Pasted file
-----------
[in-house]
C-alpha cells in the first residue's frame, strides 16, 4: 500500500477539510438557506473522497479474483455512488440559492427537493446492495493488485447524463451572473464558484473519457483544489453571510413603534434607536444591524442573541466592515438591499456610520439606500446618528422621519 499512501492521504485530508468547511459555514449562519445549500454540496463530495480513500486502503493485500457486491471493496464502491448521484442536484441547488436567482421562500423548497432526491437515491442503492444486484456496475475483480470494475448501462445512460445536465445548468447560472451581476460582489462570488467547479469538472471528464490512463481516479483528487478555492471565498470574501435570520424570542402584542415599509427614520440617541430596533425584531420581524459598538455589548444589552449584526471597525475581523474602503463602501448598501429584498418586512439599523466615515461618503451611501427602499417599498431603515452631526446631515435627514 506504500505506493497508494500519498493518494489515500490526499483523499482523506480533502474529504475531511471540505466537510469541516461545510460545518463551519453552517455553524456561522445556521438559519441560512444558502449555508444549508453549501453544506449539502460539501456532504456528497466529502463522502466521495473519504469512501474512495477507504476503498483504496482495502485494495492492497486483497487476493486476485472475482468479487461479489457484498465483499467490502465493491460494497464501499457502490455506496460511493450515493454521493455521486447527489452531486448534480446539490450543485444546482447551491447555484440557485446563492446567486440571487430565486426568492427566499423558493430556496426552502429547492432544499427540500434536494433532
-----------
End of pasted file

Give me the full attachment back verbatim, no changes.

[in-house]
C-alpha cells in the first residue's frame, strides 16, 4: 500500500477539510438557506473522497479474483455512488440559492427537493446492495493488485447524463451572473464558484473519457483544489453571510413603534434607536444591524442573541466592515438591499456610520439606500446618528422621519 499512501492521504485530508468547511459555514449562519445549500454540496463530495480513500486502503493485500457486491471493496464502491448521484442536484441547488436567482421562500423548497432526491437515491442503492444486484456496475475483480470494475448501462445512460445536465445548468447560472451581476460582489462570488467547479469538472471528464490512463481516479483528487478555492471565498470574501435570520424570542402584542415599509427614520440617541430596533425584531420581524459598538455589548444589552449584526471597525475581523474602503463602501448598501429584498418586512439599523466615515461618503451611501427602499417599498431603515452631526446631515435627514 506504500505506493497508494500519498493518494489515500490526499483523499482523506480533502474529504475531511471540505466537510469541516461545510460545518463551519453552517455553524456561522445556521438559519441560512444558502449555508444549508453549501453544506449539502460539501456532504456528497466529502463522502466521495473519504469512501474512495477507504476503498483504496482495502485494495492492497486483497487476493486476485472475482468479487461479489457484498465483499467490502465493491460494497464501499457502490455506496460511493450515493454521493455521486447527489452531486448534480446539490450543485444546482447551491447555484440557485446563492446567486440571487430565486426568492427566499423558493430556496426552502429547492432544499427540500434536494433532